Controlling RGB led strips (Analog) using Arduino

led_strips_ledstripbjt

There are basically 2 types of LED Strips, Monochrome Led Strips and Colour (RGB) Led Strips.

We will be focusing on the Colour (RGB) led strips, this group is further divided into 3 groups; Analog RGB Strips, Addressable RGB (Data line & Clock line inputs) and Addressable (Data line input only). The main difference between the 3 types of Colour RGB strips is The Anolog RGB led strip requires  3 PWM signal to shuffle through a pattern to create a rainbow while the other 2  Addressable RGB led types require only 1 data line(and clock input ) to create many patterns ; chaser, rainbow, fire anime, bubbles, sparkles, bouncing.

Our main focus will be the Analog Colour RGB ( 12v, Red, Green and  Blue input lines)

Items you will need. All are available Call +254716806025 – Nairobi, Kenya.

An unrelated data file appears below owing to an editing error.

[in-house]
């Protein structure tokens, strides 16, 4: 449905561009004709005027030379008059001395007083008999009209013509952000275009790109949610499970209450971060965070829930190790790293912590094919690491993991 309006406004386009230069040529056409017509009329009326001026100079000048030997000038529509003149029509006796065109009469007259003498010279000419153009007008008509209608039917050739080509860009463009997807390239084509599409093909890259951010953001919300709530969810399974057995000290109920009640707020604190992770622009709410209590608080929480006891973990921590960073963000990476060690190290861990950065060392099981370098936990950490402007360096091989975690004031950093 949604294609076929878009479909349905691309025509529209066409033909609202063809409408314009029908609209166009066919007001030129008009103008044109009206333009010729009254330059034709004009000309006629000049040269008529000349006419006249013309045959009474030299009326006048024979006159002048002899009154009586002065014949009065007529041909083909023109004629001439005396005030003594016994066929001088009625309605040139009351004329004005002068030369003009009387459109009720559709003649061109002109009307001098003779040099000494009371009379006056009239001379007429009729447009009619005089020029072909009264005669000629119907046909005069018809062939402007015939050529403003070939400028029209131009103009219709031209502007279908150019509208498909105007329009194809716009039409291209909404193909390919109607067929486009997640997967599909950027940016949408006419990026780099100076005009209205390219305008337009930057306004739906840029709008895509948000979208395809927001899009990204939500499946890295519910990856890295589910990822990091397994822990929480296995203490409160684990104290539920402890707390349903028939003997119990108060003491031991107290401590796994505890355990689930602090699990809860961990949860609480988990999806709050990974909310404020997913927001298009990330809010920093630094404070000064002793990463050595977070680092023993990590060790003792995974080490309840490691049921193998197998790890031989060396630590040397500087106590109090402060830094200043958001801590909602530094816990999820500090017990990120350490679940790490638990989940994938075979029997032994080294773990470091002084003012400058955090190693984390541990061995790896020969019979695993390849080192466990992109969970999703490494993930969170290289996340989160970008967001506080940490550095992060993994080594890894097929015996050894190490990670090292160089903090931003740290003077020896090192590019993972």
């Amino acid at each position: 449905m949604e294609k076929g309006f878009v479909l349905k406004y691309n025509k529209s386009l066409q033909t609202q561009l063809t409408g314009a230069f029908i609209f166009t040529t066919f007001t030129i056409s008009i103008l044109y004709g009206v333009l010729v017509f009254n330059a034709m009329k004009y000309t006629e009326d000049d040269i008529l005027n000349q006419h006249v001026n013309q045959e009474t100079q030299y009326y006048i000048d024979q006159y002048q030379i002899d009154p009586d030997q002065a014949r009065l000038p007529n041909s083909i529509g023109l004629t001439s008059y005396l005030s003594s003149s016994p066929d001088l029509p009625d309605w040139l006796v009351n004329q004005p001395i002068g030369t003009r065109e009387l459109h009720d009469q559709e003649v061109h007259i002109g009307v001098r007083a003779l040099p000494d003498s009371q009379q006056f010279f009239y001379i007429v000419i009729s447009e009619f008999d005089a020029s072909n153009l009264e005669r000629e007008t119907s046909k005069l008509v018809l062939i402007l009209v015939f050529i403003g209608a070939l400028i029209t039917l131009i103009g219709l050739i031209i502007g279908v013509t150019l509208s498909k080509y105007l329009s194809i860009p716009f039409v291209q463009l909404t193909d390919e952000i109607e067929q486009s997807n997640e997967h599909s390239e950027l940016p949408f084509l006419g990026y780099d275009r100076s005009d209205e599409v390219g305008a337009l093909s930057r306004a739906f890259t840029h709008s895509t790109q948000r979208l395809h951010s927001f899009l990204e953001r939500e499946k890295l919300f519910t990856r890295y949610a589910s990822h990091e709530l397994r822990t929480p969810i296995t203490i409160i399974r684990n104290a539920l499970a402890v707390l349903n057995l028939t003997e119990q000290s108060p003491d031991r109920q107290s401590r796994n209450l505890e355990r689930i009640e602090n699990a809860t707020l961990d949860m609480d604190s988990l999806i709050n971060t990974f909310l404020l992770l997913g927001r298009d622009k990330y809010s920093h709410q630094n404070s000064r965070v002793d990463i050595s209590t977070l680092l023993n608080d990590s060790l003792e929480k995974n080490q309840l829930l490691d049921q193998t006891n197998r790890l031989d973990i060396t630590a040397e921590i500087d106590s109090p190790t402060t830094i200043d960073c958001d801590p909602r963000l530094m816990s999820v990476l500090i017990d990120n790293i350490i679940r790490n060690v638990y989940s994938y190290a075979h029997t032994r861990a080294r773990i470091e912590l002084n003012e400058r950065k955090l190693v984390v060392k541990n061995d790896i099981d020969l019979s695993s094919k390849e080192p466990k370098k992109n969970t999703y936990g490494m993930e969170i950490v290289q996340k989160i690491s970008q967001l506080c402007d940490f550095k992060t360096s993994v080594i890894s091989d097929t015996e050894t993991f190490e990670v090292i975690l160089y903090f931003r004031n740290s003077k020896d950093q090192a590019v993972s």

• RGB led Strip.
  • Arduino Board (any type will do)
  • 3 NPN or N-Channel MOSFET.
  • Soldering Iron & Wire.
  • Perfboard
  • Razor or scaple
  • laptop.

 

Today was a good opportunity for doing some basic tests. My first step was to control the color of the RGB LED Strip with the help of the MOSFETs ()and an Arduino.

Before your read the rest of this blog post, you should read Adafruit tutorial on RGB LED Strips and Bildr tutorial on MOSFETs.

Connecting up to the strip is fairly easy, you’ll want to solder four wires to the copper tabs. We’ll use white for +12V, then red, green and blue wires for the corresponding LED colors.
led_strips_astripend_t.jpg
Cut away the waterproof overmolding at one end of the strip. The strips are symmetric so it doesn’t matter which end you use.
led_strips_astripcut_t.jpg
Scrape away the rubber to expose the copper pads.
led_strips_astripscraped_t.jpg
Melt some solder onto the pads to tin them and also burn away any left over rubber.
led_strips_astriptin_t.jpg
Solder the four wires on. We used stranded wire, which is more flexible and is probably a better choice than solid-core.
led_strips_solderred_t.jpg
led_strips_wires_t.jpg
To protect the wires and maintain some waterproofness, you can use heatshrink.
led_strips_heatshrink_t.jpg
led_strips_heatshrunk_t.jpg